After reading Laura’s comment, I recall an earlier story.

    The Washington Post has a story concerning student loans citing these figures :

    Borrowers owe a median $12,800, an amount even advocates for student borrowers acknowledge is usually manageable and more than worthwhile factoring in the economic benefits of a college degree. However, not all borrowers complete a degree — and the average balance is considerably higher than the median: about $23,000.

    By my math, that would mean that over a four year the amount borrowed would be $3,200 to almost $6,000 per year.

    Thus, with ranges that wide, a significant number of people will pay more than the $1000 that the White House projects … as states cut budgets and if the Republicans curtail Pell Grants, students and/or parents may seek loans and thus, far the House Republicans have only addressed this for one year … leaving anyone thinking about higher education wondering if it is affordable.

    Although the House may have rushed through some legislation before taking another week off, the problem still looms … John Kline as Chairman of the Education and Workforce Committee must be questioned as to what he will advocate.

  • Catharine Richert

    Hi All,

    Just wanted to weigh in on some of the questions raised in the comments.

    @mnphilliesfan: the interest rate increase in question does not apply to graduate Stafford loans. The only loans that would be affected are subsidized Stafford loans taken out by undergraduates. The higher interest rate would apply to loans taken out for this coming school year.

    @Mac Hall: You asked if we contacted Martin or the White House. As you can see in the sources section, we did. The DFL pointed us to the White House web site. We spoke with the White House via email and phone, and they were not able to show us how they came up with the average amount of additional interest. So, we based the ruling on other publicly available sources.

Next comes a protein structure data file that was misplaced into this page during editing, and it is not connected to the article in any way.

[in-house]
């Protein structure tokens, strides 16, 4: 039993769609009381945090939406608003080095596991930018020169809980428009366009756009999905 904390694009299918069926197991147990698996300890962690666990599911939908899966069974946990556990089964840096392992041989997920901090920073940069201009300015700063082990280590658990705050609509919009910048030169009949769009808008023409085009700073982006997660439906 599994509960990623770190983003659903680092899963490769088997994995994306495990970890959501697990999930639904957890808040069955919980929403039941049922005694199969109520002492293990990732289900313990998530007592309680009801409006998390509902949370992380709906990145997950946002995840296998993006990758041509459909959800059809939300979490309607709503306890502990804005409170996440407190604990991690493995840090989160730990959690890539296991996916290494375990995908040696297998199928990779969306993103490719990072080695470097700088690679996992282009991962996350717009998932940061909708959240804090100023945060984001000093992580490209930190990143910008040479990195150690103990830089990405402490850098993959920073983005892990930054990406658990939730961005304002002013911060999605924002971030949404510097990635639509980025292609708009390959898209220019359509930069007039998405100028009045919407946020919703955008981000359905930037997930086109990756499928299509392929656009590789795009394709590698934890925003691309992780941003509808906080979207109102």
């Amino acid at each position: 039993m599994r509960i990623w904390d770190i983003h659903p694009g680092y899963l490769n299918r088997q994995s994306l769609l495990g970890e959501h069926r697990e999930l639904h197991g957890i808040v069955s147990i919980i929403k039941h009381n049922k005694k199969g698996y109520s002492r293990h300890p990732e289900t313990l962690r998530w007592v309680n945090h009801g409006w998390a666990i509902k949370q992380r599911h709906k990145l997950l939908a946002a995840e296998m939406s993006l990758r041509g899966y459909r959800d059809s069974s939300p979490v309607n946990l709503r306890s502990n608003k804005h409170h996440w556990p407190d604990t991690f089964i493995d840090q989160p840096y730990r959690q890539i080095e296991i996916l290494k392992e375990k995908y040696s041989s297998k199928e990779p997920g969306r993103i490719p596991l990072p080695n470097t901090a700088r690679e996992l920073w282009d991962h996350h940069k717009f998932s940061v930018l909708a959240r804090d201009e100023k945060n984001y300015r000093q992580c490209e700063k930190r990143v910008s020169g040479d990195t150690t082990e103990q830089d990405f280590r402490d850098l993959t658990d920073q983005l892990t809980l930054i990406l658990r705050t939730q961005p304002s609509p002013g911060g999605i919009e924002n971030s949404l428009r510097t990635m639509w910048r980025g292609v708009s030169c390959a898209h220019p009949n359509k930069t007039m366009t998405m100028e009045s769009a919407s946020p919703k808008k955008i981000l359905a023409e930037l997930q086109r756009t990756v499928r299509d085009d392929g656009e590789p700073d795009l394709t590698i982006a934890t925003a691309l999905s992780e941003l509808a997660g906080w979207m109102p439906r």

On your question about the CBO report: The reason the average loan amount changes between FY12 and FY13 is because it is the first year graduate students will not be eligible for the loans.

    @Laura: The reason we looked at annual numbers is because the extension the White House is seeking is only for one year. (Though many students take out multiple loans over their entire college career.)

  • mnphilliesfan

    Catharine, I understand that borrowers who no longer are students would not be affected. I am suggesting that much of the data collected refers to former students, who already are struggling – even with a lower interest rate. Many future borrowers are unlikely to complete their degrees – in part due to cost. New borrowers who cannot complete their degrees will have vastly increased repayment costs and little to show for it other than an unavoidable debt that is beyond the burden that today’s graduates (and drop-outs) already bear. And Laura is correct as well – many students rely on Stafford loans annually. Even those new students who graduate with a degree and realize enhanced income potential as a result will see their overall repayment costs skyrocket. Long-term, it’s an untenable proposition.